Hazard lights – which serve as the only available warning beacon for disabled vehicles – were invented in 1951 and have not changed since. That’s seventy years without innovation, and studies show the rate of deaths and injuries is getting worse every year.
Driver behavior is part of the problem. But the single greatest reason for these tragedies is our reliance on last-century equipment that does not effectively communicate with other drivers and vehicles.
Emergency Safety Solutions (ESS) is working to eliminate disabled vehicle crashes with its new intelligent emergency communications feature for stationary, distressed vehicles called the “Hazard Enhanced Location Protocol,” or H.E.L.P.™ for short.
The regulatory compliant H.E.L.P. solution combines onboard intelligence to drive two forms of highly effective communication to make your disabled vehicle more visible:
1) H.E.L.P.TM Lighting Alerts in the form of highly conspicuous emergency-based lighting output, and
2) H.E.L.P.TM Digital Alerts sent to oncoming vehicles via GPS-based mapping applications
These features deliver advanced warning to oncoming traffic -- giving approaching drivers minutes, not just milliseconds, to more safely respond to the disabled vehicle.
NFL Legend and ESS Spokesperson Joe Theismann with an important message about the dangers we all face when our vehicle becomes disabled. Hazard lights haven't changed since their introduction 70 years ago and are woefully inadequate when it comes to protecting stranded drivers on our roadways. But the good news is H.E.L.P. is on the way.
The effectiveness of visual clarity is driven by an optimized combination of flash rate, light volume, color and intensity.
Dozens of empirical Human Factors studies conclude that driver perception improves with higher emergency hazard light flash rates. For example, a recent study at the Virginia Tech Transportation Institute (VTTI) found that higher-frequency flash rates dramatically increase perception of urgency.
The graph displays flash frequency against three dimensions of visual clarity – discomfort glare, annoyance and urgency. This finding is reinforced by studies conducted by NASA’s Ames Research Center.
In addition to providing a long-range visible beacon to oncoming drivers, ESS H.E.L.P. also deploys a digital signal upon activation of the hazard lights.
That signal is detected by emergency information systems and retail navigation applications, alerting all other drivers who are running a navigation application that there is a hazard ahead.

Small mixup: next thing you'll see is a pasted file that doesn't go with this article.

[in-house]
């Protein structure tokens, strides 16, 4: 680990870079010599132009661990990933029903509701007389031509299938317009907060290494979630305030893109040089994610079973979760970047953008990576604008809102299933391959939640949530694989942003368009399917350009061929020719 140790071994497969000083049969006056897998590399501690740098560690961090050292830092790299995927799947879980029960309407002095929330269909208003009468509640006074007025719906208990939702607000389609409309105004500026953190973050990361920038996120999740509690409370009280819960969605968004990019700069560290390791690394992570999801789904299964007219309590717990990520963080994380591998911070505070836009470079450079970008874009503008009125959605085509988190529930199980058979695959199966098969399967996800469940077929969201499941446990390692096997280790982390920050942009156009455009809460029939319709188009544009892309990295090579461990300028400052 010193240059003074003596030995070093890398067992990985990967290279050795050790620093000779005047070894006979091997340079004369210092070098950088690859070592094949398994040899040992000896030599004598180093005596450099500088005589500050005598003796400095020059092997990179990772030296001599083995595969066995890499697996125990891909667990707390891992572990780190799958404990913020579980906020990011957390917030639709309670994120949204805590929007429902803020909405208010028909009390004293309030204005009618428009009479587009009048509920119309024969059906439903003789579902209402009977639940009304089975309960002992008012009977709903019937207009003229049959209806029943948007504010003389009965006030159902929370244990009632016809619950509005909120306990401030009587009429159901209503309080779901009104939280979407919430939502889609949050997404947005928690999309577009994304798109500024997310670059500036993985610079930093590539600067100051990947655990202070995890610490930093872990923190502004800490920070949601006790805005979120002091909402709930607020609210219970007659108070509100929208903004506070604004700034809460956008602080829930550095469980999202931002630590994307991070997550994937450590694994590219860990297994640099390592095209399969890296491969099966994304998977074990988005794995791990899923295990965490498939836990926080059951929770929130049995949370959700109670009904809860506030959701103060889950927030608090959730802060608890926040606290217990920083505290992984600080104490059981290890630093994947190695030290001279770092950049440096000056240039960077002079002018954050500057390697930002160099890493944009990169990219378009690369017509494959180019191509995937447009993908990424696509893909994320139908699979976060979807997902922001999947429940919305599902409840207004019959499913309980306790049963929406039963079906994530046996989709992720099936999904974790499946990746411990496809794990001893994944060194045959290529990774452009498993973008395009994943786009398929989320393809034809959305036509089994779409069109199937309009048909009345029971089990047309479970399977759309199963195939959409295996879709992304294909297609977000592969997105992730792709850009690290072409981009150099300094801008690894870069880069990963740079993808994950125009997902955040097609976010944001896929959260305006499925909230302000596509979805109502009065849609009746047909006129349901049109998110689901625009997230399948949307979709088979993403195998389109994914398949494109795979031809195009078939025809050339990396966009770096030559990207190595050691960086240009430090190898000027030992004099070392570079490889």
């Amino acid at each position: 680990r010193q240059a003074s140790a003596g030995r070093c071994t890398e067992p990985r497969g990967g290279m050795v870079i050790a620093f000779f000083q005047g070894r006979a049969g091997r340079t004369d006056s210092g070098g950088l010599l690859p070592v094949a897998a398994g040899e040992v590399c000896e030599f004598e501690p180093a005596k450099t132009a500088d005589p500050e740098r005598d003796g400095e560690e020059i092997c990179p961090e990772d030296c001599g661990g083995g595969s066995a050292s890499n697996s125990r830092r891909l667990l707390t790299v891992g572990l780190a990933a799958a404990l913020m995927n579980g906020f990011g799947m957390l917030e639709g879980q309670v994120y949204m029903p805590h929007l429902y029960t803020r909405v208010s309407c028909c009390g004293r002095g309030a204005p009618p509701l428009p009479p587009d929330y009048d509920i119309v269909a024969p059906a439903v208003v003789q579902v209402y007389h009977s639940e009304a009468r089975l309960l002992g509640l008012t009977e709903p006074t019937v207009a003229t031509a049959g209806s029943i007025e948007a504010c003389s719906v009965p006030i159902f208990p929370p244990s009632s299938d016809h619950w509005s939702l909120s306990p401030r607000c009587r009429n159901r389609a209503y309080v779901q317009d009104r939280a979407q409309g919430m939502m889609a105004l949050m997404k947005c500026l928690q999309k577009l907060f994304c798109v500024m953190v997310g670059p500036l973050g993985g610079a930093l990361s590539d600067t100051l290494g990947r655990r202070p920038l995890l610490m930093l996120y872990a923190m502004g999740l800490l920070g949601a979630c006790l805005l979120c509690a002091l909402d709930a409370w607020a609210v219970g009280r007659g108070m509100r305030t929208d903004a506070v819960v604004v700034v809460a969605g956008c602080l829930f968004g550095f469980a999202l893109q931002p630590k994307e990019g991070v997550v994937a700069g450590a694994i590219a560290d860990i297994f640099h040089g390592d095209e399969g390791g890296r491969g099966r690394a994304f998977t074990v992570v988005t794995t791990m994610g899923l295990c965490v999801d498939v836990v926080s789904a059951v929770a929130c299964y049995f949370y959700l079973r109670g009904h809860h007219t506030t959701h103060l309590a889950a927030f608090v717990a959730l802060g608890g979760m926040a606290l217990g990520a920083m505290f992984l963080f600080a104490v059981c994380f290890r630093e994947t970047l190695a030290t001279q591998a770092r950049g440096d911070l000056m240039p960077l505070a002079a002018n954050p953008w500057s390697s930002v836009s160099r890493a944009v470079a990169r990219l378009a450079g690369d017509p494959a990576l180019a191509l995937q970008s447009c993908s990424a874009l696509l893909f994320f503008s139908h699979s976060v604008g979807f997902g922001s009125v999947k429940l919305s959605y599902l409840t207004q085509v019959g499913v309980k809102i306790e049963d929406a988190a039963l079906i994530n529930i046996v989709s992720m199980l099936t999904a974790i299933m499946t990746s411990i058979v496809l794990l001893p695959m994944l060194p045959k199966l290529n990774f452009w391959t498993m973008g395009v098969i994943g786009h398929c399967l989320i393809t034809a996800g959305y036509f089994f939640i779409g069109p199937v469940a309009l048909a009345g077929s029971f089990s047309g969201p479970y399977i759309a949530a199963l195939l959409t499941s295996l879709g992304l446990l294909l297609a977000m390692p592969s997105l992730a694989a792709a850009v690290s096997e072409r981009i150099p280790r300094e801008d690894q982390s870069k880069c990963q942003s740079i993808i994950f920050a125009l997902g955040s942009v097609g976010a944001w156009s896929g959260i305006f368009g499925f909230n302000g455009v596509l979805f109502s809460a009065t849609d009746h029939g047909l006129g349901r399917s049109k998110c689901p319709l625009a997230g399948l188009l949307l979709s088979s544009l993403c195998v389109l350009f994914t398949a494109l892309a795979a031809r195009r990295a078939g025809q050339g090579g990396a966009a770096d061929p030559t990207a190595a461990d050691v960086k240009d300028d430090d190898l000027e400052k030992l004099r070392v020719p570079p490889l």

This visual and digital alert system provides drivers with plenty of advanced warning to avoid disabled vehicles on the road ahead, and will safeguard the lives of those in the disabled vehicles.
The renowned Virginia Tech Transportation Institute (VTTI) applies cutting-edge scientific methods to design, refine and evaluate solutions to complex transportation challenges. The organization supports automakers, automotive suppliers, policy makers and more in helping to design and improve the effectiveness of safety systems by quantifying performance benefits, resilience and unintended consequences.
VTTI Phase 1 Study (2021) – Assessed dozens of highly conspicuous lighting combinations to establish an optimal range of flash attributes.
The study found:
4Hz to 6Hz flash frequencies are significantly more attention-grabbing and communicate a more appropriate sense of urgency than standard hazard flashers.
This frequency range is the “sweet spot” for balancing urgent communications against discomfort and annoyance.
VTTI Phase 2 On-road Study (spring 2022) – Examined the impact of 5Hz flash rate on oncoming driver behavior when approaching a disabled vehicle versus standard hazard flashers.
Significant driver response to H.E.L.P.TM Lighting Alerts included:
Drivers Slow Down – Oncoming drivers decelerated at a greater rate and at a substantially further distance away than drivers approaching the same test vehicle with normal hazard lights.
Drivers Move Over – Oncoming drivers changed lanes, typically moving a full lane away from the “disabled” test vehicle at observed distances of up to 360 meters, or nearly four football fields away.
Drivers Respond Earlier – Most approaching drivers decelerated and moved over a lane before crossing the farthest observation checkpoint of 360 meters, which translated to more than 12 seconds of observed advance warning / reaction time.
The true cost of crashes involving disabled vehicles can be devastating. When these crashes lead to fatalities, they rob us of our mothers, fathers, sisters, brothers, spouses, grandparents, friends and more.
Meet some of the people behind the statistics.